Train for Your Hunt…Or Don’t:
The Number One Mistake Elk Hunter’s Make

by Bob Robb

How to ruin your chances in March for
the elk you want to bag in September.


Every elk hunter’s dream. Will you be physically able to do what it takes to put yourself in this picture?

Decades ago, an old mentor explained why most out-of-state elk hunters never saw a bull, much less got a shot at one. “The mountains don’t care that you’ve gotten older, had an injury, or are too busy with work and the family to train for the hunt,” he said. “They’re still steep and rough, and the elk can prance about like ballerinas at higher elevations. Unless you prepare, you don’t stand a chance.” Sage advice, even today.

This is why, six to eight months before opening day, you must start training for your elk hunt. You can’t put it off because physical fitness is not something that occurs overnight, or by osmosis. It’s a slow-but-steady progression that you must participate in several times a week to achieve measurable results.

If you’re serious about elk hunting, begin your training program now. If you’re not, the mountains will beat you. Here are six ways to fail long before the hunt.


Elk country is big and steep and tough. The key to success is being able to cover as much ground as you can while trying
to locate a bull to hunt.

1. If you don’t have a medical exam, you might begin your physical training only to find out you’re in over your head. You can’t afford a training injury, and you need to know if getting in shape is doable in the time you have. Once your doctor gives the OK, you’re ready to start.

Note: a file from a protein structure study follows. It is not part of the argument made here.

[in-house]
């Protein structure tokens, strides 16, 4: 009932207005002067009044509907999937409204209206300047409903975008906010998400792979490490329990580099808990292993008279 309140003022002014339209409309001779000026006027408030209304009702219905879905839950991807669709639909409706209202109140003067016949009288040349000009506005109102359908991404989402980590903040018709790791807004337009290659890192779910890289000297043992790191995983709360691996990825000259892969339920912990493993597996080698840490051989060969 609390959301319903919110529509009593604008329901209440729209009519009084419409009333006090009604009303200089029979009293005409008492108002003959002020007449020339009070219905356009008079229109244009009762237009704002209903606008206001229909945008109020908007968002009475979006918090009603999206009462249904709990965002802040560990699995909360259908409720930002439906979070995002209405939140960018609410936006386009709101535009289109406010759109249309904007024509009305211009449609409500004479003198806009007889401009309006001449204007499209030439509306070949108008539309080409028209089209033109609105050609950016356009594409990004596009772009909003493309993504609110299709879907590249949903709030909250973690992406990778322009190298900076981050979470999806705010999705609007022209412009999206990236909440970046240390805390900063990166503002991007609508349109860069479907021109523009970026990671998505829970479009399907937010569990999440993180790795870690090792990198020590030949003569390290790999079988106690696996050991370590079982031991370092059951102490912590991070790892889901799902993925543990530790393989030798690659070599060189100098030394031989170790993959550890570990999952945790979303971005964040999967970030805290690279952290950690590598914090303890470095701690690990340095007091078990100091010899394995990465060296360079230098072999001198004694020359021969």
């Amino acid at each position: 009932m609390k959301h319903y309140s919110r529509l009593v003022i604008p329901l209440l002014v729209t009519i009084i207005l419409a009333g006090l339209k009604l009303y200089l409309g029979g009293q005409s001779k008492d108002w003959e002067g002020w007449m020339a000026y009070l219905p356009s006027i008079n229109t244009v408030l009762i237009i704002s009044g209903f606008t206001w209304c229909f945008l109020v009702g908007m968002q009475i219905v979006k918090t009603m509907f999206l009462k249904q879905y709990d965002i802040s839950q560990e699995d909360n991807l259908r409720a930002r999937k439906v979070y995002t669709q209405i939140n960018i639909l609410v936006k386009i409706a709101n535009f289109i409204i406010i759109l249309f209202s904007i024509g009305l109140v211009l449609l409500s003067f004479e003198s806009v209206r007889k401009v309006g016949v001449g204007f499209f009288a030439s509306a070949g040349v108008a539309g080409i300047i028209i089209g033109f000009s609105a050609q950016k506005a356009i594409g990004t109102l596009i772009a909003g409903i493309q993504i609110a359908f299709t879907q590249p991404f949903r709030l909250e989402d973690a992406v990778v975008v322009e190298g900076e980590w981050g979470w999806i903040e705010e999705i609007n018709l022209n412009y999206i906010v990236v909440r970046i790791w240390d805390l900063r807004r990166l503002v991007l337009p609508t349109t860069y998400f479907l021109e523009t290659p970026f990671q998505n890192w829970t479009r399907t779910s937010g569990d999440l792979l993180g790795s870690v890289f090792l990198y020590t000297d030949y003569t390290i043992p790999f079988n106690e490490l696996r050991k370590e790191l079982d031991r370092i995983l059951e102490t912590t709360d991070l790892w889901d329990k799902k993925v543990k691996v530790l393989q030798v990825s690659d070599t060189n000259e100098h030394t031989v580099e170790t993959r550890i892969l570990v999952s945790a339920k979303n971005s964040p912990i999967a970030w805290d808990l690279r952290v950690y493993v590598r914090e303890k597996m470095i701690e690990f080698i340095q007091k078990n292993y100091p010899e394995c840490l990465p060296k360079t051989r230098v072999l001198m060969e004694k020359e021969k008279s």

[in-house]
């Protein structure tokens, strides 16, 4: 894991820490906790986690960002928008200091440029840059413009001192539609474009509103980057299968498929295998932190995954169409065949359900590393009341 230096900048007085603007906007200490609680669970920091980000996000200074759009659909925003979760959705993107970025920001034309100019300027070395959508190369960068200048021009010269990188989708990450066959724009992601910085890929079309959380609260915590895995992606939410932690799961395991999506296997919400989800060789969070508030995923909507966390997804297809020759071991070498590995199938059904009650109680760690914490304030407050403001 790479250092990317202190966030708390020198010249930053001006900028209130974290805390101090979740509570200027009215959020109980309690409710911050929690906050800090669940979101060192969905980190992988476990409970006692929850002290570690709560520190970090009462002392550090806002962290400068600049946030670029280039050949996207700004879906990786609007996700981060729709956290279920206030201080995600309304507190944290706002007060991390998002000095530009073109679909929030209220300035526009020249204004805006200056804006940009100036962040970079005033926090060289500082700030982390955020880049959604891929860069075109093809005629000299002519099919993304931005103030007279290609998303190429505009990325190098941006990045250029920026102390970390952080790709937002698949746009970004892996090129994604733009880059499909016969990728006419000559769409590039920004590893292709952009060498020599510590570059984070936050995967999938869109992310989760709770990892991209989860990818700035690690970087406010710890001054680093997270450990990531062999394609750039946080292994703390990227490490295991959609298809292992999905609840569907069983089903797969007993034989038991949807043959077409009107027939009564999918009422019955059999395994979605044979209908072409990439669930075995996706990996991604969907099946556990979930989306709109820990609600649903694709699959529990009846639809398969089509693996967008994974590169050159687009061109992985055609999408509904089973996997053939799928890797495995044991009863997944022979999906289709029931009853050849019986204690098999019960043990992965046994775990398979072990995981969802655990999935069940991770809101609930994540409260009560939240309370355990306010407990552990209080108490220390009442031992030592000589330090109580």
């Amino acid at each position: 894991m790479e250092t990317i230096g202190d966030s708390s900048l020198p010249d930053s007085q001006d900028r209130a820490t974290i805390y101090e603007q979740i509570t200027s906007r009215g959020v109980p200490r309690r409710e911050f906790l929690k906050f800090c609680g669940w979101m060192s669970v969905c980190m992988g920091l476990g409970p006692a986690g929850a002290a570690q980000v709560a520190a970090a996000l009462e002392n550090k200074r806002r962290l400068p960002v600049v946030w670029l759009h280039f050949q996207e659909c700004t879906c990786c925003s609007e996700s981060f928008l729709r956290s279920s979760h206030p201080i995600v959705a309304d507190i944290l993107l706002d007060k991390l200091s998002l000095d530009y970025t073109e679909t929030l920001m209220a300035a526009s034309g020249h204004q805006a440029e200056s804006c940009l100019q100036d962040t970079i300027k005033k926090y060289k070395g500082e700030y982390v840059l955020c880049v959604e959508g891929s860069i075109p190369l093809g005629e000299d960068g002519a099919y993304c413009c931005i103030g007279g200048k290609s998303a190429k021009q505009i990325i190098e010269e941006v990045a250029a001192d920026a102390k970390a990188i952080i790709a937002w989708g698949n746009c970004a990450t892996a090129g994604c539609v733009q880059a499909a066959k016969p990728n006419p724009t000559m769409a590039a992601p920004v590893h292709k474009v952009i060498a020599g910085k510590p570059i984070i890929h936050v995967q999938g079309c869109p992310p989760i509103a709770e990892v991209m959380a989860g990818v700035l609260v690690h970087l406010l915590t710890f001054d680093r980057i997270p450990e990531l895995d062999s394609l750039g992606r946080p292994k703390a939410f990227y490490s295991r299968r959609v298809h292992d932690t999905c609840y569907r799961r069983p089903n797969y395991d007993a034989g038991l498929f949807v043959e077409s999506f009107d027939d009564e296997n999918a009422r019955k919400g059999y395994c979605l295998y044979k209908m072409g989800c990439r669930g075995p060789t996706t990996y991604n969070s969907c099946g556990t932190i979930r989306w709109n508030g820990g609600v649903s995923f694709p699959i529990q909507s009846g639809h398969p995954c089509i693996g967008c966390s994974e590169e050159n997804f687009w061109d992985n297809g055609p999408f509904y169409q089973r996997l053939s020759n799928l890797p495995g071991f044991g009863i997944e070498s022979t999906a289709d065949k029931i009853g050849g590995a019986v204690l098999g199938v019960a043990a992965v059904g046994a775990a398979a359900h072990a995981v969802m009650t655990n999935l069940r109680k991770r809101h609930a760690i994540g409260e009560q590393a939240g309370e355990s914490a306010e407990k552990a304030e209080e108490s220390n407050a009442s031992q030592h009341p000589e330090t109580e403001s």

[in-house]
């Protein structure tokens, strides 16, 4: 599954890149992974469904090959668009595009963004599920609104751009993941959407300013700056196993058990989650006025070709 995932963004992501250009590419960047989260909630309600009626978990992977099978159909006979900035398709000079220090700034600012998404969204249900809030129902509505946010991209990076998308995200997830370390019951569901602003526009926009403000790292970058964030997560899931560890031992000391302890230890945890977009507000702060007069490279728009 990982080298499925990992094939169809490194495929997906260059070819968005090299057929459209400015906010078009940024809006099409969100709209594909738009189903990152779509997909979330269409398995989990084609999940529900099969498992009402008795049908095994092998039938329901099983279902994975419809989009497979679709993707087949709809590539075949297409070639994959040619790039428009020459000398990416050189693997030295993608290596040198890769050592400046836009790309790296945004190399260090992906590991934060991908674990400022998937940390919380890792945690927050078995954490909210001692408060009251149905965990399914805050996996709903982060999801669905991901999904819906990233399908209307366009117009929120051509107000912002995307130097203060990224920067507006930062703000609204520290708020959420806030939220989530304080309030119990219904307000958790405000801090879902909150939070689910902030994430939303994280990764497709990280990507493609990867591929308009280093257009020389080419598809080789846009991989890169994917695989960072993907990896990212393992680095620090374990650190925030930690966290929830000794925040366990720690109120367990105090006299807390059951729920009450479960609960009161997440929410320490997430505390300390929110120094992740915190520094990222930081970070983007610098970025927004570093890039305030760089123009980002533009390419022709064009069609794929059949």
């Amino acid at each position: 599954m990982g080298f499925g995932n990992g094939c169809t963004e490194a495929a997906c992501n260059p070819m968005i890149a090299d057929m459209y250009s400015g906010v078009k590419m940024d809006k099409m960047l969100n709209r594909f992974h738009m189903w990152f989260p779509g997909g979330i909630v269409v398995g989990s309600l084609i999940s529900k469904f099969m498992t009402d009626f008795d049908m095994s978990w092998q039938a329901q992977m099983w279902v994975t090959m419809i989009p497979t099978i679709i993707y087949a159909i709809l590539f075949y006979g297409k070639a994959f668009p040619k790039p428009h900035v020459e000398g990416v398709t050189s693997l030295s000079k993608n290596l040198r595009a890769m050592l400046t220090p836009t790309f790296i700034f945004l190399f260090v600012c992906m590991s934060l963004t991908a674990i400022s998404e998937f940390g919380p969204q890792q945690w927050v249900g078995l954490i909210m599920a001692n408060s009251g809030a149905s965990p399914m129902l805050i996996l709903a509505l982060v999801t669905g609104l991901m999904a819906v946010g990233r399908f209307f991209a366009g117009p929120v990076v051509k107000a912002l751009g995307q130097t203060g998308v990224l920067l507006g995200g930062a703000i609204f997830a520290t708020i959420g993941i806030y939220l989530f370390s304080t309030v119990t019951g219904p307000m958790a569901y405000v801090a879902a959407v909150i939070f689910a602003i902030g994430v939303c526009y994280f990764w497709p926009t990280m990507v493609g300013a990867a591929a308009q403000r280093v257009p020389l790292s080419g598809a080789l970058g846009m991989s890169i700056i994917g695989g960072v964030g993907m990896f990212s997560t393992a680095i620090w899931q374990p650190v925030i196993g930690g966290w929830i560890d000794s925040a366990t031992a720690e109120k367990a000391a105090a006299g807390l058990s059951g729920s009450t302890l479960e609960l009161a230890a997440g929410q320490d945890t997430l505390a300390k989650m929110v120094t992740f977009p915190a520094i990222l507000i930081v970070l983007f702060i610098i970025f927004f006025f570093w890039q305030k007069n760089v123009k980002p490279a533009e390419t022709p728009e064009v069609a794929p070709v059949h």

2. If you don’t change your evil ways, your training will be worth little. It’s time to address that improper diet, poor discipline, and your other bad habits (you know what they are). At your medical exam be honest with your doctor. Consider him part of your team. Seek his diet and exercise suggestions, and ask him if your target weight is realistic. Yes – diet and exercise are hard, but if they can do it on “The Biggest Loser” TV show, why can’t you?

3. If you don’t start out walking, you’ll stop far short of your goal. You literally have to walk before you run. Commit to taking a brisk walk every day. Put in 30 minutes to begin with, and work your way up to an hour. Weather’s the problem? Head for the mall or walk on a treadmill. To get started, check out my article A Basic Fitness Program for Hunters.


This past year I, after 10 years of applying, finally drew a coveted Arizona archery elk tag. Thankfully, I did the physical training work for months before the season began. The bull scored a Pope & Young Club score of 361 points.

4. If you don’t do aerobic exercise, you might be strong but not fit. Some guys think aerobics is just for women. Don’t be one of those guys. Use aerobic exercises to get your heart pumping at your target heart rate, or THR. I’ve written more about THR and “training zones” in Toughen Up! Six Steps to Elk Hunting Fitness. Choose a combination of aerobic activities that interest you enough so you’ll stick with it over time. Jogging, swimming, bicycling, walking, jumping rope, and fast walking are good examples. The aerobics classes so popular these days are an excellent way to both improve your overall aerobic capacity and tone your muscles.